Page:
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Hitting the Road

By Mark A. Lavery
Provided by WorldNow

When driving home for the holidays, off-peak travel times are your friend. As with air travel, you need to figure out what everyone else will likely do and then do the opposite. These ideas have worked for me:

  • Travel at night
    By night, I don’t mean 6pm. I mean you should come home from work, pack the car, take a nap and leave at 10pm. A trip that is normally four hours can turn into seven if you leave at peak times. Being in the car at midnight isn’t going to be most people’s first choice, but I’d rather travel at odd hours than be stuck in stop and go traffic. The math works in your favor. Leaving at 6pm and fighting through snarled traffic may get you to your destination at 1am. Leaving at 10pm may cost you an extra hour on that trip that’s normally 4 hours, getting you in at 3am. The second option, while getting you in later, saved you two hours in the car
  • Take the back roads
    Interstate 95 is the quickest way from New York City to Washington, DC, right? Depends. With little to no traffic? Absolutely. On Christmas Eve? Not even close.

    No matter where your holiday travel takes you, if you must travel on a peak traffic day or at peak traffic times, be prepared to take alternate routes. A two-lane highway that goes through towns with traffic lights will likely be faster than an interstate highway at the peak of holiday travel. It is also much less frustrating if your car is moving at a steady, yet slow rate of speed instead of going from 60mph to stopped and then back again.
  • Be a A.A.A. Member
    I’m not even going to argue this one. It amazes me that people who are scared of heights or spiders think nothing of taking to the road with absolutely no plan of action if their vehicle should become disabled. I don’t care how good you are with cars; nobody wants to be broken down at the side of an interstate highway with two kids in the back seat. We’ve all seen families with young children walking down the shoulder to the next exit. In this day of cell phones…there’s no need for that. If you purchase roadside assistance with your new car, that will work just fine, but have something.
  • Don’t rely on A.A.A.
    Yeah, I know. What I just said and all. However, we’re talking the busiest travel days of the year. The strain on America’s tow trucks will be at an all time high. Not having roadside assistance is silly. Waiting for it to arrive at rush hour will still ruin your day.
  • Gas Up
    Make sure your vehicle is filled with gas before you start your trip and don’t let the gauge drop below 1/2 full. You could be stopped by an accident, weather or any other unforeseen circumstances. November and December are too cold to turn the car off and wait. A few hours in neutral and you could find yourself running out of gas.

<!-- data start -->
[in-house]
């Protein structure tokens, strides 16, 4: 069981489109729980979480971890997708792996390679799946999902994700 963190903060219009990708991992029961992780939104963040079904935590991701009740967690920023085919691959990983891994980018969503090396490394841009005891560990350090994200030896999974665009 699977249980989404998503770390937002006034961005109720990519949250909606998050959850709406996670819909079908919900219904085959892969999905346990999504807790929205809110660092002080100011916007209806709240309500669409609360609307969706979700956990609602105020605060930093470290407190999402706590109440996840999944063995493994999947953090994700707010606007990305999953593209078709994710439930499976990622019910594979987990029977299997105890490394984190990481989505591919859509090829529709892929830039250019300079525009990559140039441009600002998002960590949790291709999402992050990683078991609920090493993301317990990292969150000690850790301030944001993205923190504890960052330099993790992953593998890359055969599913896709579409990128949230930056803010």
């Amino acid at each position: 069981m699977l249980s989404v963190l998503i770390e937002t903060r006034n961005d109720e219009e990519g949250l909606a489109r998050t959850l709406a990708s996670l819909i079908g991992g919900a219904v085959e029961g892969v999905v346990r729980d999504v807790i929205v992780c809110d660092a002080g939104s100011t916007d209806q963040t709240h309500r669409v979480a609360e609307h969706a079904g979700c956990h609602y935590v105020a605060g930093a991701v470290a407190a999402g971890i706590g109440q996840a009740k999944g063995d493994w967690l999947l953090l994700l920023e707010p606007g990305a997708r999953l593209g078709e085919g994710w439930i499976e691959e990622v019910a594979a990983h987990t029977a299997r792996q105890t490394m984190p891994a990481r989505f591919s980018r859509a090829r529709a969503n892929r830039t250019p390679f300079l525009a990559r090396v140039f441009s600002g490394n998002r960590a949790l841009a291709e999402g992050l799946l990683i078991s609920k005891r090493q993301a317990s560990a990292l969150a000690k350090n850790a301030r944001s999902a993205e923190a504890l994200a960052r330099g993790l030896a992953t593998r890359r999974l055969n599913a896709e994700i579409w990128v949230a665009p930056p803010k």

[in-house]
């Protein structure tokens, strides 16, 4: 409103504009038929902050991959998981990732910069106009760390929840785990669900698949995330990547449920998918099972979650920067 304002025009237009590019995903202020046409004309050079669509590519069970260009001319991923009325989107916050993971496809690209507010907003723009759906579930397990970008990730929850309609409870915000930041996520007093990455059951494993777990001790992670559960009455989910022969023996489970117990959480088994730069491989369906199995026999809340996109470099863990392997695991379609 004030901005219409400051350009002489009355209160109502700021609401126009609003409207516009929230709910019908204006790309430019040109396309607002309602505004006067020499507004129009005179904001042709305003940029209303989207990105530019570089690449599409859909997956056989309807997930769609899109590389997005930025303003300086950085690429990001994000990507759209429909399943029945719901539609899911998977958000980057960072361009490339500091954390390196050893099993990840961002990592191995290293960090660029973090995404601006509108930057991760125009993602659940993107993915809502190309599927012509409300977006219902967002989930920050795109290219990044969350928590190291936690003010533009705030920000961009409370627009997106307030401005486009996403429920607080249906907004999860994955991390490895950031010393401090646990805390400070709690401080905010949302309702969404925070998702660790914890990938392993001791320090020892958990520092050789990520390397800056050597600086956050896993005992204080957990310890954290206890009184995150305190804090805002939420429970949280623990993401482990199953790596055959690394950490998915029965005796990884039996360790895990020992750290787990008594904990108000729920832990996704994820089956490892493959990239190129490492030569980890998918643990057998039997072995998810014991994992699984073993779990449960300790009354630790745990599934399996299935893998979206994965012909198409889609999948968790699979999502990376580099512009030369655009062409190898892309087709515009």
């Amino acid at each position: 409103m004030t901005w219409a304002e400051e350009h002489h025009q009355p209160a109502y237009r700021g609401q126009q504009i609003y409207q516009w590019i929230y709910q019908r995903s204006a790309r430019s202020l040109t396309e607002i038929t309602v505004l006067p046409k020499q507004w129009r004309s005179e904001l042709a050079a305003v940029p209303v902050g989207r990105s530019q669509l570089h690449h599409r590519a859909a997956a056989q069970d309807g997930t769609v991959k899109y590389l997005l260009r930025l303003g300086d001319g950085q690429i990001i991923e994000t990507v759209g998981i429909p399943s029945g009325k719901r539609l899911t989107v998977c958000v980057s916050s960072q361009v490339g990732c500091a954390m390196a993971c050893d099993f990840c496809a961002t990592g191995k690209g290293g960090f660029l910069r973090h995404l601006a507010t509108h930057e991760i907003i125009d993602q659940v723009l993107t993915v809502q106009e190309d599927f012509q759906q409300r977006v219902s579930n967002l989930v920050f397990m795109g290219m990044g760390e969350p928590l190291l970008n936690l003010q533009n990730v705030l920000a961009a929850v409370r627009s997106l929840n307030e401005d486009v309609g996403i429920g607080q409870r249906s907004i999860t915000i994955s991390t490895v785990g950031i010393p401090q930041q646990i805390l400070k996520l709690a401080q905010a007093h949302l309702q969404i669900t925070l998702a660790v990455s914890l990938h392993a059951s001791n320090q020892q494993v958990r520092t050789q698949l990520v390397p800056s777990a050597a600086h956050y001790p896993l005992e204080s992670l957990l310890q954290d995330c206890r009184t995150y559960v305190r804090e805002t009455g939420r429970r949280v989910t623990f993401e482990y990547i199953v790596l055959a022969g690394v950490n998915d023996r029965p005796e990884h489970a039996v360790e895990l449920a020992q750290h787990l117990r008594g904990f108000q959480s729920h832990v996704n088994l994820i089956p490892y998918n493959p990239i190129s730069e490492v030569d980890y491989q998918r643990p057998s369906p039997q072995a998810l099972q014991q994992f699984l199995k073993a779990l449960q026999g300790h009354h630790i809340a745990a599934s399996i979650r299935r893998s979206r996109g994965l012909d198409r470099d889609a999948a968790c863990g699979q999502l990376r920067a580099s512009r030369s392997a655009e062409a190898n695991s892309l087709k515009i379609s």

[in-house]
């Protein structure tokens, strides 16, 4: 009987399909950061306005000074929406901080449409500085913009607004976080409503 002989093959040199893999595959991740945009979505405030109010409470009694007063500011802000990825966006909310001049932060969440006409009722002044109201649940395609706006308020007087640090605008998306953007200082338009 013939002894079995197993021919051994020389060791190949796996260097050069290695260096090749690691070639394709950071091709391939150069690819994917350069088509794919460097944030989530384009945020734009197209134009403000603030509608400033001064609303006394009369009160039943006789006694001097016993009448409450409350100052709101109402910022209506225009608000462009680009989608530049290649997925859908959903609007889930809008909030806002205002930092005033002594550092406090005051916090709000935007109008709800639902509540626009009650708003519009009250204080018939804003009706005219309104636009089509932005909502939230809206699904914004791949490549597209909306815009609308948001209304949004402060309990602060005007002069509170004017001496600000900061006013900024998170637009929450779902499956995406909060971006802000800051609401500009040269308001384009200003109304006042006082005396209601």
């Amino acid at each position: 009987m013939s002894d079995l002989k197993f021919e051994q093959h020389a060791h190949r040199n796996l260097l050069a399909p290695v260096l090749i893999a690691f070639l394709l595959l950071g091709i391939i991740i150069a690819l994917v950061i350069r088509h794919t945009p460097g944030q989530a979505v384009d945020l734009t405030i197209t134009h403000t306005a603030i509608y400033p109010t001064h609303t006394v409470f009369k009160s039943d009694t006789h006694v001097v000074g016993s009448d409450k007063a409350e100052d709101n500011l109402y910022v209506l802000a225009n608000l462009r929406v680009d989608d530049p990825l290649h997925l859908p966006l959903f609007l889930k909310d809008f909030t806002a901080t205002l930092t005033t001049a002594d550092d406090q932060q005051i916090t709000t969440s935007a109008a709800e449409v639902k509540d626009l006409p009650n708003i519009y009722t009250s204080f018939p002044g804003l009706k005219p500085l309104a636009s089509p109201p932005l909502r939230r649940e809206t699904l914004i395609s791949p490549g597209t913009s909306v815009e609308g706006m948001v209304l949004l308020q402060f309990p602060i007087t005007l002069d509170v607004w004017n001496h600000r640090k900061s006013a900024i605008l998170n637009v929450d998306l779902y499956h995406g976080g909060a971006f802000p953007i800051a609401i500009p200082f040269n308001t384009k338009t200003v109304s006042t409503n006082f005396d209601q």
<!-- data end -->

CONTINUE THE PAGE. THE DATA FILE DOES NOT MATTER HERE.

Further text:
• Winterize your vehicle
    Take it in for a safety inspection before holiday travel. Make sure all lights are working, fluid levels are topped off and the tires are either all weather radials or snow tires. This shouldn’t be left for the last minute either or you’ll run into countless others doing the same thing.
  • Call ahead before you leave
    This may seem like an unnecessary step, especially if it is a trip you’ve taken many times before. However, more than once I’ve gotten stuck in traffic going home for the holidays only to have my parents tell me, “Oh yeah, they just started construction there. I should have told you about that.” Find out if there are any local traffic issues (road work, parades etc..) that will impact your trip.

Finally, any car trip is going to be a long one. No matter where you’re headed, it will almost certainly take you longer than it normally does. Plan for this. Bring plenty of videos, games and toys for small children. For older children and adults, here are some interesting ways to pass the time:

  1. Name that Tune
    Someone slowly moves the radio dial from one station to the next. If that point on the dial comes in clearly the radio is left on that station until someone can name the title and the artist of the song playing or until 1 minute has passed. Play to 21. Once someone wins, you can start over as not only have the songs changed by then, but also since you are driving, stations will continually be fading while new ones come into range.
  2. Fantasy Gas Station
    A fun variation on Fantasy Football. At the start of the trip, each person gets to “draft” up to three types of gas stations. As you drive, you try to spot one of the stations you’ve drafted. If you pass a Shell station, then anyone having Shell on his or her list gets a point. You can even allow someone to draft “field” for all of those “Mom and Pop” gas stations you pass while you’re taking the back roads.

Vehicle Checklist

  • Full Gas Tank
  • Road Atlas
  • Jumper Cables
  • Cell Phone
  • Road Flares
  • Fire Extinguisher
  • Flashlight
  • Work Gloves
  • Tow chain or rope
  • Water / Gatorade
  • Small trash bag
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